Back on 8/2 we noted that NOAA was worried that the disgustingly slimy hagfish might actually run the risk of being over-fished. We thought they might almost be joking, but now here's an article about Canadian fishermen hoping to offset the declining snow crab fishery with the slippery jawless ones.
Arrrrr, maties, our favorite ocean political activists, Ocean Champions, have got California congressman Richard Pombo in their cross haaaaaairs. Great poster.
It's RichAAAARRRd Pombo
Does advertising still work? That was the title of an article by Ken Auletta in the New Yorker last year. His conclusion: hard to measure, but pretty much "yes." His key piece of evidence was the insurance company that realized their name sounded like a duck, then made a series of duck commercials with Gilbert Gottfried as the voice that shouts, "Aflaaaaac," and without changing anything in their business practices, doubled their business in four years. And now an article in USA Today reaffirms this notion with an article that quotes an expert as saying, "TV is still the weapon of choice for politicians."
Which begs the question we've been asking for four years -- why doesn't the conservation world make better use of television?
Would you vote for this duck?
Here's an article today in USA Today about the two variables in deciding whether to eat fish -- the good side (health benefits) and the bad side (toxins like mercury). Not present in the discussion: the other bad side (raping the oceans through over-fishing). Isn't this the object of all the seafood guides? What's happening? Why isn't that criteria entering the picture? Why are some people foregoing their favorite fish (swordfish or Chilean seabass) when their efforts are not part of the mainstream discussion? Is anyone asking these questions?
Does it matter what you don't eat?
Mitch Silpa was the wonderfully bitchy bald headed waiter in our No Seafood Grille short film a couple of years ago. I didn't even recognize him playing street magician David Blaine in this incredibly funny video currently featured on Youtube. The Groundlings are pure genius.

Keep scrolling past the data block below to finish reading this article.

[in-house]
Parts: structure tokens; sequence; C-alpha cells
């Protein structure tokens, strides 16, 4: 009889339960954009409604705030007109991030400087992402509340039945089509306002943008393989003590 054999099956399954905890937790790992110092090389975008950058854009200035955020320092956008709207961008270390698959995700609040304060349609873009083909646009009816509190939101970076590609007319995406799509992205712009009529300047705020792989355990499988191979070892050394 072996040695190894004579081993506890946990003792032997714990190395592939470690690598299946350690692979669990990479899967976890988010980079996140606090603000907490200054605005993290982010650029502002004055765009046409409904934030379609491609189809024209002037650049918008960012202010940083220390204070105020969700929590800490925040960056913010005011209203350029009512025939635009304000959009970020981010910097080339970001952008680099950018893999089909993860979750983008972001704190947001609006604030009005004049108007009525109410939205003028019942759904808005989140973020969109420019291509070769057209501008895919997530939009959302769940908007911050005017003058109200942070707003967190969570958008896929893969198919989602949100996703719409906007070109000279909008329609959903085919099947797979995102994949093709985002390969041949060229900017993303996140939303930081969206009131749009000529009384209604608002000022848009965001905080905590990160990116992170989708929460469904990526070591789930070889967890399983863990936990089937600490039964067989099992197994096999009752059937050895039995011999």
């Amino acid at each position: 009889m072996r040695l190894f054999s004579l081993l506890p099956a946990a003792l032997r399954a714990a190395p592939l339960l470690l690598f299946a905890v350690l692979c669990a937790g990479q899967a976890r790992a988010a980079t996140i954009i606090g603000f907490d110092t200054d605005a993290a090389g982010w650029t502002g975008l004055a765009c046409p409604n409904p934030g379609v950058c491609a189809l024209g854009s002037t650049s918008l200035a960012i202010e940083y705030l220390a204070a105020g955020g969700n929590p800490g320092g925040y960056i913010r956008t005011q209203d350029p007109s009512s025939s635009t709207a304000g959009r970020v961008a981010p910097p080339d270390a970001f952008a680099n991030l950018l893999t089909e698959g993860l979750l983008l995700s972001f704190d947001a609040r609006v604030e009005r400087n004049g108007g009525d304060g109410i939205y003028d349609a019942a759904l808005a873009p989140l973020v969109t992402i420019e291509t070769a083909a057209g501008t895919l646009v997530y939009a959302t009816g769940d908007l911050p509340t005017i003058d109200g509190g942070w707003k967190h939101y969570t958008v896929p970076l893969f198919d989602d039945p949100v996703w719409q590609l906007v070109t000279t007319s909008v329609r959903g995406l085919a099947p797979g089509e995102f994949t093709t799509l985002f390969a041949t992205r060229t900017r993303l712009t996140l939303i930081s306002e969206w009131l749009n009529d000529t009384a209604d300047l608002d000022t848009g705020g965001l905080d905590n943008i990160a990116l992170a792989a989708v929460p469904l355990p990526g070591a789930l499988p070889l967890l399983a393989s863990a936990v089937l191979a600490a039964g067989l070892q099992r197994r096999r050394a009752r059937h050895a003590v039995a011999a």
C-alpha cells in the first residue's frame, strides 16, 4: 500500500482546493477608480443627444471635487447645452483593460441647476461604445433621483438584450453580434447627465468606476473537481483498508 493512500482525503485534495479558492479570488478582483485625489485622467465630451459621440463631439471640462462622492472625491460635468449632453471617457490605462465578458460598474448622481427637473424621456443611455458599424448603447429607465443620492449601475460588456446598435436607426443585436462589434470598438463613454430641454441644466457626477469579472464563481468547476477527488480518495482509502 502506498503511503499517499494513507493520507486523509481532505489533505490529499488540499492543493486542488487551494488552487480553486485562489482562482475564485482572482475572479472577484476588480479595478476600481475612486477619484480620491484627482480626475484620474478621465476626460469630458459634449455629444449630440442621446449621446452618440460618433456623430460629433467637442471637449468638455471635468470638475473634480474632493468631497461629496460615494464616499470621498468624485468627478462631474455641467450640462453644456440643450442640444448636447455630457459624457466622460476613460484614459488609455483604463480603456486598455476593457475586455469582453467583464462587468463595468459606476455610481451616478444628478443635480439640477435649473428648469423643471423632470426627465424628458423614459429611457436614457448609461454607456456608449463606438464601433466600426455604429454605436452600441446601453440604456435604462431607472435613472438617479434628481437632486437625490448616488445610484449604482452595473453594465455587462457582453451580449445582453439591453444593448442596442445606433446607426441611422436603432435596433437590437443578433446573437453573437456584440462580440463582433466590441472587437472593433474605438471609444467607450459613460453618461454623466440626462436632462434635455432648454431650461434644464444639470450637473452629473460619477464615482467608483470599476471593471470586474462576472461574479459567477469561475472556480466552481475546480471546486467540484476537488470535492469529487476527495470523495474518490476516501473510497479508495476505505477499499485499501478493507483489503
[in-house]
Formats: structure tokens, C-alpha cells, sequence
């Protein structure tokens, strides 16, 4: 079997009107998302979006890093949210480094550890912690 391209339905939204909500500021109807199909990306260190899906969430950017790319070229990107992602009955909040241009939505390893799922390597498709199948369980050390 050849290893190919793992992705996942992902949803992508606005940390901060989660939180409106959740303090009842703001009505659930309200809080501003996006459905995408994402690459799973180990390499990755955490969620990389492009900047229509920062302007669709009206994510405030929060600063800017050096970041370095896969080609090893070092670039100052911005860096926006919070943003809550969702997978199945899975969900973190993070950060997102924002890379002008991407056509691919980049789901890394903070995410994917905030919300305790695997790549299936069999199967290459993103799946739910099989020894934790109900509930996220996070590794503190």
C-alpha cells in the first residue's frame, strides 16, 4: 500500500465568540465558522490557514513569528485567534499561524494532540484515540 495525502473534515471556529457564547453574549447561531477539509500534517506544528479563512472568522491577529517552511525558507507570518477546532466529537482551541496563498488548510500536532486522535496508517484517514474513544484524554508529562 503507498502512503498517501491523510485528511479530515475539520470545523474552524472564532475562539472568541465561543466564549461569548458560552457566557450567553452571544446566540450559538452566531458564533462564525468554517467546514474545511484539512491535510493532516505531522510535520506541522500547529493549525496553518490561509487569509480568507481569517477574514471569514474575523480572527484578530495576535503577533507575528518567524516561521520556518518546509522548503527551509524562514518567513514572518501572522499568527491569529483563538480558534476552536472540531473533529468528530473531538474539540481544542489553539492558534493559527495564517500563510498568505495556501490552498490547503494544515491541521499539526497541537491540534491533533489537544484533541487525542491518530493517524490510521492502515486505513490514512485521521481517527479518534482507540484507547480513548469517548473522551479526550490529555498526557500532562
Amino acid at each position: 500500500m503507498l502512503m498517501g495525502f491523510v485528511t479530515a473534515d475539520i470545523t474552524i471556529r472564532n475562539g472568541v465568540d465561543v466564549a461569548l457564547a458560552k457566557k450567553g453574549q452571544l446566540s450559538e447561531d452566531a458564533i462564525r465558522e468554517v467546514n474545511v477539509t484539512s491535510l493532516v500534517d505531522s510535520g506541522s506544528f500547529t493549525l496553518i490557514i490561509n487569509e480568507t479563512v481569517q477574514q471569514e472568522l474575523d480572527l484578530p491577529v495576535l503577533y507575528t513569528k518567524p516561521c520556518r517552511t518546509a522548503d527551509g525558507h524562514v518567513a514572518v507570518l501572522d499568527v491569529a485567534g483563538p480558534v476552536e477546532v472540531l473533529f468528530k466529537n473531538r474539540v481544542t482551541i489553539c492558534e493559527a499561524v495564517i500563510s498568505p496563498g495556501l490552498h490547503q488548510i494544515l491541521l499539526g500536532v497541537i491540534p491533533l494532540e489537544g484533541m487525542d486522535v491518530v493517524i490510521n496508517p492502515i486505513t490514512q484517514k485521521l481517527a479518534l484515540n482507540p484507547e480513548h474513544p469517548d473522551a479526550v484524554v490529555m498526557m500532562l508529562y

Oh my God, David Blaine, cut it out
Jeremy Rowley, improv comedy actor from The Groundlings who co-produced our Groundlings films, PSAs and taught a workshop on communicating science with Randy Olson this summer at Scripps stars as a "dream" date in this frickin' funny short film currently on Youtube.
He got dinosaur brains
There's always debate about whether fishermen can and should regulate themselves, but in the New Zealand oyster fishery a lot of people think they could have. But the government didn't let them.
Shucks, where'd the oysters go?
When we gave our silly Rotten Jellyfish Award to the dead zones in the Gulf of Mexico three years ago it seemed like a relatively minor ocean problem. But yesterday the the Seattle Post Intelligencer spoke in dire terms about the emergence of dead zones in Puget Sound. It's for real. Just look at this line from the article:
Lang's story and similar anecdotes match the findings of scientists who study the Sound. Their conclusion: Marine life is disappearing, and fast.
There's no deying, the oceans are dying
If the conclusion of the "Turning the Tide" report is correct (that ocean conservationists are much better and more comfortable with policy than politics), and you want to change things, then one part of the solution is to start reading the Drudge Report. As I do, all the time. Yes, it is full of the worst crap in our society, but that's the whole problem with ocean conservationists. They tend to avoid conflict, turn their heads away from all that is unpleasant, and believe that if we just love the oceans hard enough they will heal themselves.
Anyhow, if you have any doubts about the importance of The Drudge Report in American politics today, here's an article today from ABC News telling you that you shouldn't. It's real. Drudge is a driving force in our society. For better (doubtful) or worse (or much worse).
All the news that's not fit to print